NANTUCKET, Massachusetts — According to Save the Children, about 2.3 million children, 700,000 of whom are younger than 5 years old, are suffering from hunger in the northeastern region of Nigeria. The increased presence of Boko Haram, a terrorist group originating in Nigeria and branching into the surrounding countries of Cameroon, Chad and Niger, has created a conflict in the region. The instability, violence and displacement of the population have led to the staggering inflation of food prices, with many Nigerians now struggling to continue to feed their children. Essentially, the presence of Boko Haram in Nigeria has created a conflict that is starving a nation.
Boko Haram’s Presence in Nigeria
Boko Haram began as a terrorist organization in Northeast Nigeria, but it has morphed into the greater Islamic State West Africa Province or ISWAP. The insurgency group believes it is “forbidden for Muslims to take part in any political or social activity associated with Western society.” The group also asserts that the members of the Nigerian government are non-believers, “regardless of whether the president is Muslim or not.” Boko Haram forbids Western-style education and Western clothes, among other strict rules.
In Nigeria, as in the Anglophone regions of Cameroon, Boko Haram attacks have often involved kidnapping school children and women, destroying villages and recruiting men and young boys into the group. On top of the violence and fear the group causes, chronic, widespread poverty also follows in Boko Haram’s wake. Children are often the primary victims, forced to leave school and reaching the brink of starvation. Out of 276 schoolgirls kidnapped by Boko Haram in 2014, as of 2021, more than 100 girls are still missing.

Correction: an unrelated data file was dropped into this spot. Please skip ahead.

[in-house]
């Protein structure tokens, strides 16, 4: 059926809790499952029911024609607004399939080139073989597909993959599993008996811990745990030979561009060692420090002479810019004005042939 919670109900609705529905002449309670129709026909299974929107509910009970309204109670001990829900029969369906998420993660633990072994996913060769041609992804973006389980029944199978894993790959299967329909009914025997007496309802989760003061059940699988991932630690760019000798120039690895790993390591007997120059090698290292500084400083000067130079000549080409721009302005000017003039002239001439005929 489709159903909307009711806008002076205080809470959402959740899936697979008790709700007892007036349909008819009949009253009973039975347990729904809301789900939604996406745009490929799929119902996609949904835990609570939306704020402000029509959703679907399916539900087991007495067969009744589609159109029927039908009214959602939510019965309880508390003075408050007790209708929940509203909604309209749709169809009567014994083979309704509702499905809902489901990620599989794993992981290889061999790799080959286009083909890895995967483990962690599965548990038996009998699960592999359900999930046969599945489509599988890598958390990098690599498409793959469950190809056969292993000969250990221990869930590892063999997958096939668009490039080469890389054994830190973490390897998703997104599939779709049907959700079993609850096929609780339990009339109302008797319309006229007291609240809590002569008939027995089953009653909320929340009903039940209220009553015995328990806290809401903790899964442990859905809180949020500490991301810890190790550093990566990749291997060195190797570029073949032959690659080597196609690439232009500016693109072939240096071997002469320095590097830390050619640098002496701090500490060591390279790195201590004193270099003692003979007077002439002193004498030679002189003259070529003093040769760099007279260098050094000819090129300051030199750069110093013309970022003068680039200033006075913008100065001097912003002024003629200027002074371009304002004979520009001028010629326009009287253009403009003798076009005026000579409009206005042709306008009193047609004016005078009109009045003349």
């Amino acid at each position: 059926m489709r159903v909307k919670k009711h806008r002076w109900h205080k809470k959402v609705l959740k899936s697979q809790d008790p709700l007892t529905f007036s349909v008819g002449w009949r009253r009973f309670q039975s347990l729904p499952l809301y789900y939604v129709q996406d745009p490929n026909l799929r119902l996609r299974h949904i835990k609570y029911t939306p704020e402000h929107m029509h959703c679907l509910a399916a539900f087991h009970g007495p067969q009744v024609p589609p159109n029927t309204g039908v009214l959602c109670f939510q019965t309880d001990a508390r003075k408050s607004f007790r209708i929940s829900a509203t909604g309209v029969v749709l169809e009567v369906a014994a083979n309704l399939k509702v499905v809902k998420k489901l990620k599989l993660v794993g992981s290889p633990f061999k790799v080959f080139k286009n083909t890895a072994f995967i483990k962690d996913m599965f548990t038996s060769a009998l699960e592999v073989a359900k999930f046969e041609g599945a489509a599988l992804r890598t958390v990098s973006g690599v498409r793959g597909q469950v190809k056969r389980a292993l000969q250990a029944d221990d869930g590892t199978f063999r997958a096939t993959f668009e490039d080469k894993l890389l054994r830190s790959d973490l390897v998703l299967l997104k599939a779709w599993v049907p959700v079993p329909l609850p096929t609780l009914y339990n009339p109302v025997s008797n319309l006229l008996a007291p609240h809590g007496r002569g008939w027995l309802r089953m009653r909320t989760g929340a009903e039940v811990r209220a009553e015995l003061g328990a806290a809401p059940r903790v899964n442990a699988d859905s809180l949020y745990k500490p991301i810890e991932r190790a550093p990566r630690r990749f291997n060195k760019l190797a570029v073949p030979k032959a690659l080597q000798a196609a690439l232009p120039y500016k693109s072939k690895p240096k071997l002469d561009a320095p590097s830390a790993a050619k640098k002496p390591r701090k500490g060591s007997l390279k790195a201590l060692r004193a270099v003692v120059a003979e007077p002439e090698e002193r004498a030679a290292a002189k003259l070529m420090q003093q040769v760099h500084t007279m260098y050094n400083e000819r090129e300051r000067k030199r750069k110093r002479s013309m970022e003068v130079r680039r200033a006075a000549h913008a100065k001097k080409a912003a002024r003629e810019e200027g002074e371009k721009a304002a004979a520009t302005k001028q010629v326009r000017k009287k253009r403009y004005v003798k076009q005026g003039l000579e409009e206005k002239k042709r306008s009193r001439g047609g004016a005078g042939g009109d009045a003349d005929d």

Consequences of the Insurgency
Many Nigerian children, numbering in the tens of millions, have been forced to leave school. This has created an education gap in a generation that has already had to live through “a decade of suffering, violence and humanitarian crisis,” says Shannon Ward, acting country director of Save the Children Nigeria on its website. Parents have pulled their children out of school so that children can beg or work in order to economically support their family, with the extreme shortage of food across the country only increasing.
The instability resulting from Boko Haram’s presence, as well as the COVID-19 pandemic, have all greatly influenced the worst food deprivation seen in several years. Forced to leave their villages and homes due to fear of violence, children go without a safe place to live, lacking education and nourishment. Boko Haram targets farms, forcing farmers to abandon their land in order to avoid conflict or conscription.
The conflict in Nigeria disproportionately affects women and girls. Ward says, “Children, girls and women are more vulnerable at times of attack and displacement.” Due to “overcrowding, family separation, a lack of basic social services and desperate measures people take just to survive,” such as resorting to child marriage, children and females are at risk of various forms of violence and abuse. The chances of continuing the cycle of poverty are high, as once a child drops out of school, it is unlikely that the child will ever resume their education.
Actions and Aid
Save the Children was among the first to respond to the Nigerian food crisis. Among other efforts, Save the Children is “providing food assistance and protection services to more than 320,000 children and families” regularly. However, the organization believes that more action is necessary.
Action Against Hunger also understands that the large-scale poverty and starvation in Nigeria has to do with heavily armed insurgent groups contributing to the conflict that is starving a nation. Nigerian children are deprived of clean water, education, food and healthcare, all of which contribute to a higher risk of illness and increased instances of child trafficking, sexual abuse and forced marriages. The organization’s goal is to fight “the root causes of hunger by addressing production, access and income” issues through emergency, recovery and resilience programming. In 2020, Action Against Hunger helped more than 226,000 people through food and livelihood initiatives.
There is hope as organizations fight to safeguard the well-being of citizens across Nigeria.
– Grace Manning